As the second half of the season comes to an end, the New York Mets are 46-40. This season has been a testament to the work that Terry Collins has done this year with a young team that is very inexperienced. At six games over .500 the team is 4.5 game behind the Washington Nationals, baseball’s biggest surprise, and a half game behind Cincinnati, Atlanta, and San Francisco. A team that has turned doubters into believers and slowly changing titles from “pretenders” to “contenders”.
Most Valuable Player – David Wright
In his ninth season with the Mets, Wright is having his best season by far. His .351 average is the third best in the National League, and 59 RBI are fifth best in the National League. Wright’s stats speak for themselves but the intangibles he brings into the clubhouse is second to none. In nine seasons with the team, Wright has been to the post-season once in his career and is still searching to bring a title back to flushing. Young players like Justin Turner, Ike Davis, and Daniel Murphy all lean on Wright, who brings way more than just stats to Mets since Keith Hernandez. Wright will be playing in his sixth All-Star Game Tuesday night in Kansas City.
Most Valuable Pitcher – R.A. Dickey
It’s tough to not pick the National League wins leader as the most valuable pitcher of this staff. It seems that Dickey has finally mastered the toughest pitch to throw, the knuckleball. Dickey is 12-1 this year after going 8-13 the year prior, Dickey has seemed to turn it on this year and master his craft. After throwing 42 2/3 scoreless innings, Dickey has thrown three complete games, two of which resulted in shutouts. Dickey, 37, is throwing like a 27 year old and has often been the stopper at a point in the season when the Mets were playing as inconsistent as they have all season. The hard work has finally paid off as R.A. Dickey will be headed to his first All-Star Game in his career.
X-Factor – Johan Santana
Sidelined with shoulder injuries in 2011, Johan Santana is looking as sharp as he did in 2008. Just like David Wright, starting pitchers like Dillon Gee and Jon Niese find themselves studying Santana in his starts, what he throws in certain situations and how to approach a lineup. Santana is 6-5 this season with a 3.24 ERA. Since April the Mets offense has scored 3.8 runs per Santana start. Granted, there is another pitcher on this staff that is 12-1 but doesn’t have the missing link to this staff, a no-hitter. By throwing the first no-hitter in franchise history, Santana has led this team to believe that anything could be possible this season. The presence of Santana at the top of the rotation has transformed Dickey from an eight game winner last year into one of the best pitchers in the game this year. Santana has been an asset to Jon Niese, the recipient of a new five year deal this past off-season. Santana’s veteran presence has been nothing but beneficial to one of the better rotations in the National League.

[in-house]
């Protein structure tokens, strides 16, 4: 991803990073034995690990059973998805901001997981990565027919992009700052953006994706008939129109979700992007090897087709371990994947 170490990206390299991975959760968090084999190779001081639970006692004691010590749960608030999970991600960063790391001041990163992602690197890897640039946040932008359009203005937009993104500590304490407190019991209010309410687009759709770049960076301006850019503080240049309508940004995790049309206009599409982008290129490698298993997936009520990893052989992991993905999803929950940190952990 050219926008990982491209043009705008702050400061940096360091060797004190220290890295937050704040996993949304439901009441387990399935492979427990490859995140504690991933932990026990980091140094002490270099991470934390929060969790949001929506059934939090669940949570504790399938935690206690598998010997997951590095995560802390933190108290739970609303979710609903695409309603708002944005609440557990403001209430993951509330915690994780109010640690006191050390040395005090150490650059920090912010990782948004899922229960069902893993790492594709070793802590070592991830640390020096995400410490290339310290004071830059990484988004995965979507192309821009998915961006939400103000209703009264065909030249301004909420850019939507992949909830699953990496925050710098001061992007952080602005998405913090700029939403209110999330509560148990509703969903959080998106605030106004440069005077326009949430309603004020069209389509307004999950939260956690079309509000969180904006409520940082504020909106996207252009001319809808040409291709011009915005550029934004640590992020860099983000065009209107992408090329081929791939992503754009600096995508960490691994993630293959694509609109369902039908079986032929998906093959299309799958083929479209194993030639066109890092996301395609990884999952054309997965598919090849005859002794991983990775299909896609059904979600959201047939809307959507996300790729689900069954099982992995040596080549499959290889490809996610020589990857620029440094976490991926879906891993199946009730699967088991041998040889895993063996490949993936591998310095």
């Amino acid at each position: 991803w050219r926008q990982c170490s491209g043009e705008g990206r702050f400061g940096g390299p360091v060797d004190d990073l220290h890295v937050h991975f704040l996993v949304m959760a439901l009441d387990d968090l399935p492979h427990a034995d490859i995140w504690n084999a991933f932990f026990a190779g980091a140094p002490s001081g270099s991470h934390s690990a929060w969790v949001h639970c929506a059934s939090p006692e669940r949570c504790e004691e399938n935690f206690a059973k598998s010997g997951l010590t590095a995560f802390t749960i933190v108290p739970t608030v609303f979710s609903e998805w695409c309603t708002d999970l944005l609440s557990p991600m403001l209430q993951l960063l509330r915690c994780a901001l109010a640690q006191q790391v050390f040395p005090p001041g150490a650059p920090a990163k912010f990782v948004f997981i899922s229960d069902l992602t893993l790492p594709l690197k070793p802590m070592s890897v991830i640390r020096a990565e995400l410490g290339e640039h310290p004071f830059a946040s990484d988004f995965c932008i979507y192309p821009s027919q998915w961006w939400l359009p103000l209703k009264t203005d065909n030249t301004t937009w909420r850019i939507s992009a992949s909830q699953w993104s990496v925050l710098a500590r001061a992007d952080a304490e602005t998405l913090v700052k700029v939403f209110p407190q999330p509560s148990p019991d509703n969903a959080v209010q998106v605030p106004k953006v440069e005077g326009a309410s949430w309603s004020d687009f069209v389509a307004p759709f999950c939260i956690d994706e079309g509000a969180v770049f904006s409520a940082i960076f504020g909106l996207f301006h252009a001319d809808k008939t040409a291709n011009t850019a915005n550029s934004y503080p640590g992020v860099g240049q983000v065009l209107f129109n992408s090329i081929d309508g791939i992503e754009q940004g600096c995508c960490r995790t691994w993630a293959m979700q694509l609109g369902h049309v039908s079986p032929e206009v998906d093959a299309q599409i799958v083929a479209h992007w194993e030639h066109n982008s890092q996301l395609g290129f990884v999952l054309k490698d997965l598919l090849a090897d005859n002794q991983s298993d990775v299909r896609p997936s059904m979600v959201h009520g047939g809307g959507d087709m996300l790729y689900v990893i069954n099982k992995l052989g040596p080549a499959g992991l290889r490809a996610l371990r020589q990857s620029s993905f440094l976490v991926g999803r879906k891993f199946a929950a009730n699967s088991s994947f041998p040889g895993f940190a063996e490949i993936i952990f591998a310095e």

Pleasant Surprise – Daniel Murphy
There have been many surprises to this season for the Mets, none bigger than Daniel Murphy. Entering his fifth season with the team, Murphy is hitting .295 with 3 HR and 43 RBI. His offensive stats are solid but his season at second base has been a welcome sign to the organization. In 74 games at second base, Murphy has made nine errors but his baseball IQ has sky-rocketed and by making his home at second base, Murphy can master the position and be the first positive player at the position since Edgardo Alfonzo.
Biggest Disappointment – Bullpen
The reason that the New York Mets are not leading the National League Eastern Division is because of the bullpen. A staff that only has one pitcher whose ERA is under 3.00 (Parnell) the relief core has not relieved at all. The bullpen blew 16 saves this season. Pitchers like Jon Rauch, Miguel Batista, and Frank Francisco haven’t exactly put out that many fires this year and will be the achilles heel come the second half if the Mets do not address it.
The NL East is still up grabs and is shaping up to be a three team race come down the stretch. The Mets have succeeded in multiple categories like starting pitching, clutch hitting, but will be limping come down the stretch without proper personnel in the bullpen.
At 46-40 this season the Mets have far exceeded expectations for what the team was projected to make a home in the cellar of the National League, but has experts believing, and of course the fan base rocking once again.